Second Third  
Burning into the second third of my MUWAT the flavor profile changed up a bit. The sweetness was still very present, but now on the finish I was getting a bitter espresso/very black coffee flavor. This taste balanced out the cigar nicely and cut into some of the sweetness which, by that point, may have become a bit overwhelming. It was a nice change of pace from the first third of this cigar. The burn was excellent -- I was smoking it outside on a very humid day so there is something to be said for that. Toward the end of the second third, the finish on the flavor profile picked up just a mild kick of black pepper. I could taste this mostly in the back of my throat. It was mild enough that it wasn't bothersome, but strong enough that I could definitely taste it. The cigar was still right in the medium range as billed.

Final Third and Final Thoughts 
Finally getting into the back stretch of this monster of a cigar, there was not much different to report from the second third. With that being said, is not a negative. I enjoyed the combination of the sweetness with the bitter espresso balance in the flavor and felt like the strength of the cigar picked up a bit towards the finish. It may have reached into the medium to full range, but far from full-on-knock-you-down-make-you-sweat power. The cigar never went out and the construction/burn was top notch all the way.

My final thoughts on the My Uzi Weighs A Ton by Subculture Studios and JDN? This was the second one of these cigars I have smoked (first one at the event) and I have to say it makes me reconsider some of my old general standing (cob webby-old, even) likes and dislikes with cigars. I will admit I didn't have the highest of hopes for this cigar before I smoked it due to its size and I'm glad it proved me wrong.  In my opinion, the size is right for this blend. It's a solid medium strength stick (as it's described as by its makers) with a lot of good flavor from start to finish.  The smoke is a long time from start to finish, but it's an enjoyable one.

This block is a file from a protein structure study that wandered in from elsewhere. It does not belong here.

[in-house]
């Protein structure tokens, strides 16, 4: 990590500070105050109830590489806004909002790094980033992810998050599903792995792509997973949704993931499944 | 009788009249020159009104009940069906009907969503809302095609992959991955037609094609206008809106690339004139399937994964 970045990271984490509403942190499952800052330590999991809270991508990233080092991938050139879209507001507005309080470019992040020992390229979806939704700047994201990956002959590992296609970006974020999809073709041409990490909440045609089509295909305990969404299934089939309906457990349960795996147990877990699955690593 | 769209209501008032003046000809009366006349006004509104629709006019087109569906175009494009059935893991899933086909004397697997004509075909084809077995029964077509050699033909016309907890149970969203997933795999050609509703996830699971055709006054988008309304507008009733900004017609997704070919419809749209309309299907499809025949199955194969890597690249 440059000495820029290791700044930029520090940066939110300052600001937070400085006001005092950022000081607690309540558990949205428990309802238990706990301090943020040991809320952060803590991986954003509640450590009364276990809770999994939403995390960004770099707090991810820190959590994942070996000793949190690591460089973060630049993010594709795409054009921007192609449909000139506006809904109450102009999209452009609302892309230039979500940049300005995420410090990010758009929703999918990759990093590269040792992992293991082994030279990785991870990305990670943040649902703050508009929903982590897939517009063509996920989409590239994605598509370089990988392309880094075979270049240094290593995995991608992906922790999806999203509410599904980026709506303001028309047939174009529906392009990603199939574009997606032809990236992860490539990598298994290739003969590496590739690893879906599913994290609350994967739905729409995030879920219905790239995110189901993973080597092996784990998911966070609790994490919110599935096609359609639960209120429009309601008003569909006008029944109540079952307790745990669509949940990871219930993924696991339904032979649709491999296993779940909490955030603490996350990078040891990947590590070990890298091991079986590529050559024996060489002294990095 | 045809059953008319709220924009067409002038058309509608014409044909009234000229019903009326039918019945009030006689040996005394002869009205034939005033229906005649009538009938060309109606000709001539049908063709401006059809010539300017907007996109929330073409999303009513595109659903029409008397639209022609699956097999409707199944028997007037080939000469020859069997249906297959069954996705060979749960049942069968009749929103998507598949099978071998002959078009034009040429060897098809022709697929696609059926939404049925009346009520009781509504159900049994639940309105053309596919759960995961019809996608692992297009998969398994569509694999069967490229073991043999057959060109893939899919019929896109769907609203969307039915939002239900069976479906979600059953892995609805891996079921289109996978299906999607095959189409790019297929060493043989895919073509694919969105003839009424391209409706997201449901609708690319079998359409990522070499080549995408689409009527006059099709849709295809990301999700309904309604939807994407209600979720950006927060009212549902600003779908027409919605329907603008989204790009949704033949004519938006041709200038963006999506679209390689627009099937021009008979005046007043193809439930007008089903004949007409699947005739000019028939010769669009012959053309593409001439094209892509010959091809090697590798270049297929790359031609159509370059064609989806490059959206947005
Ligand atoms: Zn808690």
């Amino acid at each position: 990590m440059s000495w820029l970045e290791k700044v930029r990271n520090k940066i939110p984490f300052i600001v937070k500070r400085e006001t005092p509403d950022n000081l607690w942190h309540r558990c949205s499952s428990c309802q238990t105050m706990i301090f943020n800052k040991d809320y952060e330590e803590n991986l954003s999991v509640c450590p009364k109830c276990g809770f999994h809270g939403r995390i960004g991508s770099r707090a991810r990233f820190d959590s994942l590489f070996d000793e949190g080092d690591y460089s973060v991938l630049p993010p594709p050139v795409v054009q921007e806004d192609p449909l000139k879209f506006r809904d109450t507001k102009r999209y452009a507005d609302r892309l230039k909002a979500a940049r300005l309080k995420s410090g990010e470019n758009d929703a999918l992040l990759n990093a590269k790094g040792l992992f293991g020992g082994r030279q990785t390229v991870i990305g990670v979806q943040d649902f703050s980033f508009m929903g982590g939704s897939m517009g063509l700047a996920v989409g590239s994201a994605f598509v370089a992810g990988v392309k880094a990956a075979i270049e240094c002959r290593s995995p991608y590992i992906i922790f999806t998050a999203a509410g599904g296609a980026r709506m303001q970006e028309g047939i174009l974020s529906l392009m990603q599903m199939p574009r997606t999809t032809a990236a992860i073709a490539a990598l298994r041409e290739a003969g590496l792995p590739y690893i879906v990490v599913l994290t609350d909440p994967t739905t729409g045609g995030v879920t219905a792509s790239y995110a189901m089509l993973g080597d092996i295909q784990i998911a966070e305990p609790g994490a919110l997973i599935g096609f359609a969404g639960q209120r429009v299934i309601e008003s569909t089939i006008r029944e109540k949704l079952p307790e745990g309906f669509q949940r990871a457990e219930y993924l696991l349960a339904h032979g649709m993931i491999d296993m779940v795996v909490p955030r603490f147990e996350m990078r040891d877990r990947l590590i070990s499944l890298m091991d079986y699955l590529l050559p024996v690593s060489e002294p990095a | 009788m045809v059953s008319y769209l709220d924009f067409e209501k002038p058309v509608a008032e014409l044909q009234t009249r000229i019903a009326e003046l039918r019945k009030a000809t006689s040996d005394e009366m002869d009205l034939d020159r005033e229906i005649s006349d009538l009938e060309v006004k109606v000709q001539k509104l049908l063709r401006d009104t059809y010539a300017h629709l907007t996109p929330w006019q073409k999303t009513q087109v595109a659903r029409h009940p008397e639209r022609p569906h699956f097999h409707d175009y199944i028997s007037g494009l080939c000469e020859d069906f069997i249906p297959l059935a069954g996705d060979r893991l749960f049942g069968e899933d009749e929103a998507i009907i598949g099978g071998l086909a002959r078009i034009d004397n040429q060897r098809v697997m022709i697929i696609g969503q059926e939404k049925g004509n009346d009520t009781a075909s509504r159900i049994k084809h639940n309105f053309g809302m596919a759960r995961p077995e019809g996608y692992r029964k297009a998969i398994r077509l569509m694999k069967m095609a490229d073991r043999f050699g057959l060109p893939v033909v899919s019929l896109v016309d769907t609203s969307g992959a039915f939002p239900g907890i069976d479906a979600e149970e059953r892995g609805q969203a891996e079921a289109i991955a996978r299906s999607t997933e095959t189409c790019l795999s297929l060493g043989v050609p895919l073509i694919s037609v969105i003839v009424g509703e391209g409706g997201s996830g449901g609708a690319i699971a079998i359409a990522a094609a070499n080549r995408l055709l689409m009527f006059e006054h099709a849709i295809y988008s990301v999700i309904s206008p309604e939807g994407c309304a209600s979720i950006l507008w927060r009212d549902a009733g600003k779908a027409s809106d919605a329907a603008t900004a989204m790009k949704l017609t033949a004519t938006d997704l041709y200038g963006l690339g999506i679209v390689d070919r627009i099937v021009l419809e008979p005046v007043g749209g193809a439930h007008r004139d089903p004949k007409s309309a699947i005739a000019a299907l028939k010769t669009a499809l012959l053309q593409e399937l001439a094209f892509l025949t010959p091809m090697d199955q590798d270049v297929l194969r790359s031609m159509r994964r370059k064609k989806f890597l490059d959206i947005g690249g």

Would I buy it again? I would buy this cigar again.  This is only the second 6 x 60 cigar I have ever said that about. This could be the perfect stick for an all-day tailgate...the ones where we still set up the party at 6am, even if the kick off is not until 8pm. Yep. We like our tailgating in Columbus.

Would I buy a box? The shop owners at Burning Leaf in Chicago were nice enough to give Mario and me a bundle of 10 of these cigars. I don't think I'll be buying more boxes in this size anytime soon, but I do look forward to trying the other two sizes